The Wolf rides into town, terrorises it, kidnaps the girl, and is chased by the outraged townspeople, accompanied by Droopy, who despite introducing himself as "the hero" at the end, in ...
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This starts off as an adaptation of Robert Service's poem 'The Shooting of Dan McGrew', complete with a literal depiction of a man with one foot in the grave, but when Dan McGoo turns out ... See full summary »
The Wolf rides into town, terrorises it, kidnaps the girl, and is chased by the outraged townspeople, accompanied by Droopy, who despite introducing himself as "the hero" at the end, in fact barely features in this one - but connoisseurs of Tex Avery wolves will have a field day. Written by
Michael Brooke <email@example.com>
One of the stores in the background is named "General Merchandise," and underneath reads Claude Smith, Proprietor. Claude Smith was the cartoon's layout artist. See more »
When Joe Wolf first enters the saloon, a dog cowboy licks his hand and rolls onto his back wagging his tail. Joe kicks the dog and he runs off, but his tail has vanished. See more »
Hey, now, wait a minute, shorty! You've been dogging me all through this picture. Just who the heck are you, anyway?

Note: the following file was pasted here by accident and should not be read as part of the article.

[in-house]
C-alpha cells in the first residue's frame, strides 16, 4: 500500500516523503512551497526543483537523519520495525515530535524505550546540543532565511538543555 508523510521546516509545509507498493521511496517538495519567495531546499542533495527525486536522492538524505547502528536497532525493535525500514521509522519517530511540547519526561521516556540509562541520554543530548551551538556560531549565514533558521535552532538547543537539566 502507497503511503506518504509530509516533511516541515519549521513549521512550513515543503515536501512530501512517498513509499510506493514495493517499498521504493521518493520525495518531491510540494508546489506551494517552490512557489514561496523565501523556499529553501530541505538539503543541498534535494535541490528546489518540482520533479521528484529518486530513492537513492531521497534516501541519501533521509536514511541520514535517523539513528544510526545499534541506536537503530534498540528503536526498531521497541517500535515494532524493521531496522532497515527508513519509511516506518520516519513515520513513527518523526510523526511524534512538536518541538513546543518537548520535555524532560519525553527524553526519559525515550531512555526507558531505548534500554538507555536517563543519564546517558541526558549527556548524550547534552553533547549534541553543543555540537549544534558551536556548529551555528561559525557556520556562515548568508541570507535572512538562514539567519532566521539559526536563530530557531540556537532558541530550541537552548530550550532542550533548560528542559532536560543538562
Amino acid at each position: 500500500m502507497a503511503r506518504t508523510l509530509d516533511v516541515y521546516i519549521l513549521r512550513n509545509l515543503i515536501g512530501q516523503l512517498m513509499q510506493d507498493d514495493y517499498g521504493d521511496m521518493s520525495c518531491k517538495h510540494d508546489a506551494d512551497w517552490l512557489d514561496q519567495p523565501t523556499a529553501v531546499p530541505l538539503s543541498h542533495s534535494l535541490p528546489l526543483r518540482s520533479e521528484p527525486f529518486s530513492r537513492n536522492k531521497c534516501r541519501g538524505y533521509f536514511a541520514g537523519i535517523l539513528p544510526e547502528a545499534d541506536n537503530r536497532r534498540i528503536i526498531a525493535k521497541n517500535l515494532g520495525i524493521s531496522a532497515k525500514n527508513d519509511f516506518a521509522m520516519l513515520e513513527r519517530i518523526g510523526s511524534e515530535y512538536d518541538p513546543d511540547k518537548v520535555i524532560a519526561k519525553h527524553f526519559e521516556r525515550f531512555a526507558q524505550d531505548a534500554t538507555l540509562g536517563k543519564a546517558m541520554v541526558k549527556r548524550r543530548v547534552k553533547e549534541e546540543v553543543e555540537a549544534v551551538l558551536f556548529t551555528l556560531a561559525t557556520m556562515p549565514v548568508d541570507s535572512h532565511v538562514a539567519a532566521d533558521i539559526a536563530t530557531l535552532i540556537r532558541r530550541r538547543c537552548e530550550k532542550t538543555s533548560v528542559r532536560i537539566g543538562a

Why, haven't you heard? I'm the hero.
[knocks out Wolf with a mallet]
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Love animation, it was a big part of my life as a child, particularly Disney, Looney Tunes and Tom and Jerry, and still love it whether it's film, television or cartoons.
Also have much admiration for Tex Avery, an animation genius whose best cartoons are animated masterpieces and some of the best he ever did. Generally like the Droopy cartoons and the character himself a lot, his best cartoons are classics and among Avery's best. 'Wild and Woolfy' is not one of the best Droopy cartoons, and is not as good as the previous cartoons 'Dumb-Hounded' and 'The Shooting of Dan McGoo'. It's wonderfully wild fun, even if the basic story is predictable and Droopy is more of a barely seen supporting character.
With that being said, his contribution is still memorable and shows off his remarkably well-established personality beautifully.
The Wolf is a villain that has menace and great comic timing, the girl is beautiful and sexy and the horse steals the cartoon (one of the funniest horses easily in cartoondom). 'Wild and Woolfy' is endlessly inventive and hysterically funny in typical Avery-style cartoon.
Tex Avery does a wonderful job directing, with his unique, unlike-any-other visual and characteristic and incredibly distinctive wacky humour style all over it as can be expected.
Some of 'Wild and Woolfy' is over-the-top and weird in a delicious way, it is also incredibly clever, imaginatively creative and full of inspired visual gags, play on words and hilariously droll asides and puns. The strangeness was an enormous part of its charm. There is enough variety to stop it from being repetitious.
'Wild and Woolfy' is beautifully and brilliantly animated as usual. The character designs are unique, Avery always did have creative character designs, and suitably fluid. The music, courtesy of Scott Bradley, is lushly and cleverly orchestrated, with lively and energetic rhythms and fits very well indeed.
Voice acting is very good from Bill Thompson, Pinto Colvig and especially Paul Frees.
Overall, great and wonderfully wild cartoon. 9/10 Bethany Cox
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